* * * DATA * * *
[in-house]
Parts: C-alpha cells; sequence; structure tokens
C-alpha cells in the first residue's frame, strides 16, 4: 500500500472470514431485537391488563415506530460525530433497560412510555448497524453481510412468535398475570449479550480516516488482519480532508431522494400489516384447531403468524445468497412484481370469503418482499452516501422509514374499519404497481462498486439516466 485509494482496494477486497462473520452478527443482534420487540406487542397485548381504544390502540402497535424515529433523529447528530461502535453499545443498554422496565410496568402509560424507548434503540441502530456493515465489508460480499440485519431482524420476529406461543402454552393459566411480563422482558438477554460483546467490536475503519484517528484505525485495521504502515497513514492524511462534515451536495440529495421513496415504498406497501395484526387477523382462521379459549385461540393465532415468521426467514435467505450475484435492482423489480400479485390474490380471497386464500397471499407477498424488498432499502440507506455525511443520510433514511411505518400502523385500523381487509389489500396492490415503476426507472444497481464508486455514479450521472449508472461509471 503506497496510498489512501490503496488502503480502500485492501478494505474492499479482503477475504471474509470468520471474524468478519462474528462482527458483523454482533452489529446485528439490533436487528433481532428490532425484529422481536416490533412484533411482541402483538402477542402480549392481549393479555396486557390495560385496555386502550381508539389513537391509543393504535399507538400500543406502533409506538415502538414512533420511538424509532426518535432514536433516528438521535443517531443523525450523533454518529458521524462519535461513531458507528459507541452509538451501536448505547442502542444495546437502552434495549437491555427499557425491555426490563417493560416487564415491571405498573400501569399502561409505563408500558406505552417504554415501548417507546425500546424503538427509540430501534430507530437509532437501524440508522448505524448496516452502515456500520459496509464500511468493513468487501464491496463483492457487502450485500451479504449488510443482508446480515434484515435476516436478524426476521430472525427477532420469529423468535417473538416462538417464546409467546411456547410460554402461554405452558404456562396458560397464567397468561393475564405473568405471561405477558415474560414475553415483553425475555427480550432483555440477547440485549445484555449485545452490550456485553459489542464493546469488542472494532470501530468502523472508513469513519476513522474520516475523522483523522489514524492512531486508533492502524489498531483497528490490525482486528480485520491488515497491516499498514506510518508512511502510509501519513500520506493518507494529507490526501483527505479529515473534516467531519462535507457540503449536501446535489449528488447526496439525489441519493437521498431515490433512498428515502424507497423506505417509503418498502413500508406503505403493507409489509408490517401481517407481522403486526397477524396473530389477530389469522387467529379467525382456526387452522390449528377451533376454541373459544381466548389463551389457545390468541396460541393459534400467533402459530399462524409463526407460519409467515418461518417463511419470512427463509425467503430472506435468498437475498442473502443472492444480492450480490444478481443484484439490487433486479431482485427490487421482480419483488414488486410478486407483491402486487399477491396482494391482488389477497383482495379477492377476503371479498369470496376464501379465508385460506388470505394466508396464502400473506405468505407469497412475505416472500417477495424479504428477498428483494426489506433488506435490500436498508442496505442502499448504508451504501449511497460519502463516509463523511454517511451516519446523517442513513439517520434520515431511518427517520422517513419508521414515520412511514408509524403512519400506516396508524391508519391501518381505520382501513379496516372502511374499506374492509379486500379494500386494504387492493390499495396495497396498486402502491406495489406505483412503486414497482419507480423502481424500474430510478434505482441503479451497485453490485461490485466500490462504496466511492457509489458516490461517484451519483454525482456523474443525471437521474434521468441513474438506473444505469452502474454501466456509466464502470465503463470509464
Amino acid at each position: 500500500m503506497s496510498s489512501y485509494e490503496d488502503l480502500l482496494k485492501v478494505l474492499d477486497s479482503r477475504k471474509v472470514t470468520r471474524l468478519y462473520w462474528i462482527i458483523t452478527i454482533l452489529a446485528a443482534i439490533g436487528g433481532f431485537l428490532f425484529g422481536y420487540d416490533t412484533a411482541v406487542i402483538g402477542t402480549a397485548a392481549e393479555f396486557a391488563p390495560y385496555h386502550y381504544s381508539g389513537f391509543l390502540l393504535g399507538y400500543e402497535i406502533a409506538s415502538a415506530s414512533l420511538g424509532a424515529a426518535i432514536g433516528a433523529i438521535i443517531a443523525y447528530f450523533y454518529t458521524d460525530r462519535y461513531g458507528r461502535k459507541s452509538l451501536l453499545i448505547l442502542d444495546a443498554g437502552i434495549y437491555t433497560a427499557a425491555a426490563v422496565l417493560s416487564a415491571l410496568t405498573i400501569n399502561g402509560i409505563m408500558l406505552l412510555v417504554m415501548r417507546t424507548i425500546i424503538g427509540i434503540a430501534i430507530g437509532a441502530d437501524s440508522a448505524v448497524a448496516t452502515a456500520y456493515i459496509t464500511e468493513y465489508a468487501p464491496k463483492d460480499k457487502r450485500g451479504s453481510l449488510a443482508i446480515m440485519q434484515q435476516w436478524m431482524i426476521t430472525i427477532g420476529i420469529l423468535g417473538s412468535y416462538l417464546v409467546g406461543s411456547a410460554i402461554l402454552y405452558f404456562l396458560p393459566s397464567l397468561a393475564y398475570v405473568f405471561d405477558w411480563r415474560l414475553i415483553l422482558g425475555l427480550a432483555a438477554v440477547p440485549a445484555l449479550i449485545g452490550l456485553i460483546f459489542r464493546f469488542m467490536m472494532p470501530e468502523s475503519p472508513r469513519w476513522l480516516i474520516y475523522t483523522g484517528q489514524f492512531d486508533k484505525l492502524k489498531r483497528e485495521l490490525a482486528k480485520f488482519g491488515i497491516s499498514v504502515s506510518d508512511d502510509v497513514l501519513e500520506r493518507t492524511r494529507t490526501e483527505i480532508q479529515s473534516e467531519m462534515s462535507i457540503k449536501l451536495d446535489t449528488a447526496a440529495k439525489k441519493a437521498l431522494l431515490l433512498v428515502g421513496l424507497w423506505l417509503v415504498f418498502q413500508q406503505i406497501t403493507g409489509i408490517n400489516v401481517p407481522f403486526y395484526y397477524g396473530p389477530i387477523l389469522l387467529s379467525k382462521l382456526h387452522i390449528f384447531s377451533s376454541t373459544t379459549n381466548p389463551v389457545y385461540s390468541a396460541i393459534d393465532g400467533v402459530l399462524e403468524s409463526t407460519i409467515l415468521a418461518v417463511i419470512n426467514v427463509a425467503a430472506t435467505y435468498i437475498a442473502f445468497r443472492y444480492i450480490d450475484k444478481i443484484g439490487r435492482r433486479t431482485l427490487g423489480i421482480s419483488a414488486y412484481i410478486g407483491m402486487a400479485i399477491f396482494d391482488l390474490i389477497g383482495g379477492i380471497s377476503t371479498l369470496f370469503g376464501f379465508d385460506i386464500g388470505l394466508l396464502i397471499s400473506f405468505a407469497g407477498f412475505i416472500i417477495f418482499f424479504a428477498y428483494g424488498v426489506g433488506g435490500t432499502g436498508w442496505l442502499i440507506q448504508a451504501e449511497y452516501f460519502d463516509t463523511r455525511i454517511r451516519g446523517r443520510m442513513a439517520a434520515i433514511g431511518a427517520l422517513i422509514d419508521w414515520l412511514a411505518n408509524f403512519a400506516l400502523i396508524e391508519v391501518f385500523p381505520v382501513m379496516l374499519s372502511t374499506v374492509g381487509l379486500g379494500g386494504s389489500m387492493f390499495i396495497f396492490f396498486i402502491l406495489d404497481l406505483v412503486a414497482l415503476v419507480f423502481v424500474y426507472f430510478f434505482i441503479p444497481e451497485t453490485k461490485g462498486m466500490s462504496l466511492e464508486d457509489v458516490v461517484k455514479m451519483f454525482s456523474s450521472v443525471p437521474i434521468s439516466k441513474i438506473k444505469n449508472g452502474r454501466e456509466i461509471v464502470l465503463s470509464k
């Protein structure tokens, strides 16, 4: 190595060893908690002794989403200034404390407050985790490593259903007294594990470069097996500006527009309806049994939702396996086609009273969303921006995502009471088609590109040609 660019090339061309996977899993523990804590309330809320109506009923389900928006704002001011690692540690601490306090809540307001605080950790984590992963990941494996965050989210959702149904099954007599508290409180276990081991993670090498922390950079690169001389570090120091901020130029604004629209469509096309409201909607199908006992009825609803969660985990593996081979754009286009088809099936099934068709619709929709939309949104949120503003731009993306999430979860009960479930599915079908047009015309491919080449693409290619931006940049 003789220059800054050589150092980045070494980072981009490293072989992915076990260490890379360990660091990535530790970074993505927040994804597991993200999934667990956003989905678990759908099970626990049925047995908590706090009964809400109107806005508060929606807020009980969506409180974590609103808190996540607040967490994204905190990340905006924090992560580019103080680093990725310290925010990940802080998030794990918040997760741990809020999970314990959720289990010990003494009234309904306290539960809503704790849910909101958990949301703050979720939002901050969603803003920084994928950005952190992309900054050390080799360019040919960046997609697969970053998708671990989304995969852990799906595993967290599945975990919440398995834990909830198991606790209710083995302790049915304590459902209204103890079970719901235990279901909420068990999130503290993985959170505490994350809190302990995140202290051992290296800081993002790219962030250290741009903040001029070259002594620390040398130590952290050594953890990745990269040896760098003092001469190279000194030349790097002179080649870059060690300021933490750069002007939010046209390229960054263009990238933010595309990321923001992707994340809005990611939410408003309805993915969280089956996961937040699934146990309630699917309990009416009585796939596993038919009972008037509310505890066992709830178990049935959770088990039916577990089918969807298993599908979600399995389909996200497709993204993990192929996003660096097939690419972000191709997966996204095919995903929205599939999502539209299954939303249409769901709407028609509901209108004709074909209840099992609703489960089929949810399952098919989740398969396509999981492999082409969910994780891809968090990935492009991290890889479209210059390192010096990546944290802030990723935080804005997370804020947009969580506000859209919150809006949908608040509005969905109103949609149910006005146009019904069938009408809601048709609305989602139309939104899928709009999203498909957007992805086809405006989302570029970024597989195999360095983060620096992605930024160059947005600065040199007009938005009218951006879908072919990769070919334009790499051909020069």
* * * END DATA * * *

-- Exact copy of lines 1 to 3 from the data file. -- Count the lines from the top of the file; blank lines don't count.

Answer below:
[in-house]
Parts: C-alpha cells; sequence; structure tokens
C-alpha cells in the first residue's frame, strides 16, 4: 500500500472470514431485537391488563415506530460525530433497560412510555448497524453481510412468535398475570449479550480516516488482519480532508431522494400489516384447531403468524445468497412484481370469503418482499452516501422509514374499519404497481462498486439516466 485509494482496494477486497462473520452478527443482534420487540406487542397485548381504544390502540402497535424515529433523529447528530461502535453499545443498554422496565410496568402509560424507548434503540441502530456493515465489508460480499440485519431482524420476529406461543402454552393459566411480563422482558438477554460483546467490536475503519484517528484505525485495521504502515497513514492524511462534515451536495440529495421513496415504498406497501395484526387477523382462521379459549385461540393465532415468521426467514435467505450475484435492482423489480400479485390474490380471497386464500397471499407477498424488498432499502440507506455525511443520510433514511411505518400502523385500523381487509389489500396492490415503476426507472444497481464508486455514479450521472449508472461509471 503506497496510498489512501490503496488502503480502500485492501478494505474492499479482503477475504471474509470468520471474524468478519462474528462482527458483523454482533452489529446485528439490533436487528433481532428490532425484529422481536416490533412484533411482541402483538402477542402480549392481549393479555396486557390495560385496555386502550381508539389513537391509543393504535399507538400500543406502533409506538415502538414512533420511538424509532426518535432514536433516528438521535443517531443523525450523533454518529458521524462519535461513531458507528459507541452509538451501536448505547442502542444495546437502552434495549437491555427499557425491555426490563417493560416487564415491571405498573400501569399502561409505563408500558406505552417504554415501548417507546425500546424503538427509540430501534430507530437509532437501524440508522448505524448496516452502515456500520459496509464500511468493513468487501464491496463483492457487502450485500451479504449488510443482508446480515434484515435476516436478524426476521430472525427477532420469529423468535417473538416462538417464546409467546411456547410460554402461554405452558404456562396458560397464567397468561393475564405473568405471561405477558415474560414475553415483553425475555427480550432483555440477547440485549445484555449485545452490550456485553459489542464493546469488542472494532470501530468502523472508513469513519476513522474520516475523522483523522489514524492512531486508533492502524489498531483497528490490525482486528480485520491488515497491516499498514506510518508512511502510509501519513500520506493518507494529507490526501483527505479529515473534516467531519462535507457540503449536501446535489449528488447526496439525489441519493437521498431515490433512498428515502424507497423506505417509503418498502413500508406503505403493507409489509408490517401481517407481522403486526397477524396473530389477530389469522387467529379467525382456526387452522390449528377451533376454541373459544381466548389463551389457545390468541396460541393459534400467533402459530399462524409463526407460519409467515418461518417463511419470512427463509425467503430472506435468498437475498442473502443472492444480492450480490444478481443484484439490487433486479431482485427490487421482480419483488414488486410478486407483491402486487399477491396482494391482488389477497383482495379477492377476503371479498369470496376464501379465508385460506388470505394466508396464502400473506405468505407469497412475505416472500417477495424479504428477498428483494426489506433488506435490500436498508442496505442502499448504508451504501449511497460519502463516509463523511454517511451516519446523517442513513439517520434520515431511518427517520422517513419508521414515520412511514408509524403512519400506516396508524391508519391501518381505520382501513379496516372502511374499506374492509379486500379494500386494504387492493390499495396495497396498486402502491406495489406505483412503486414497482419507480423502481424500474430510478434505482441503479451497485453490485461490485466500490462504496466511492457509489458516490461517484451519483454525482456523474443525471437521474434521468441513474438506473444505469452502474454501466456509466464502470465503463470509464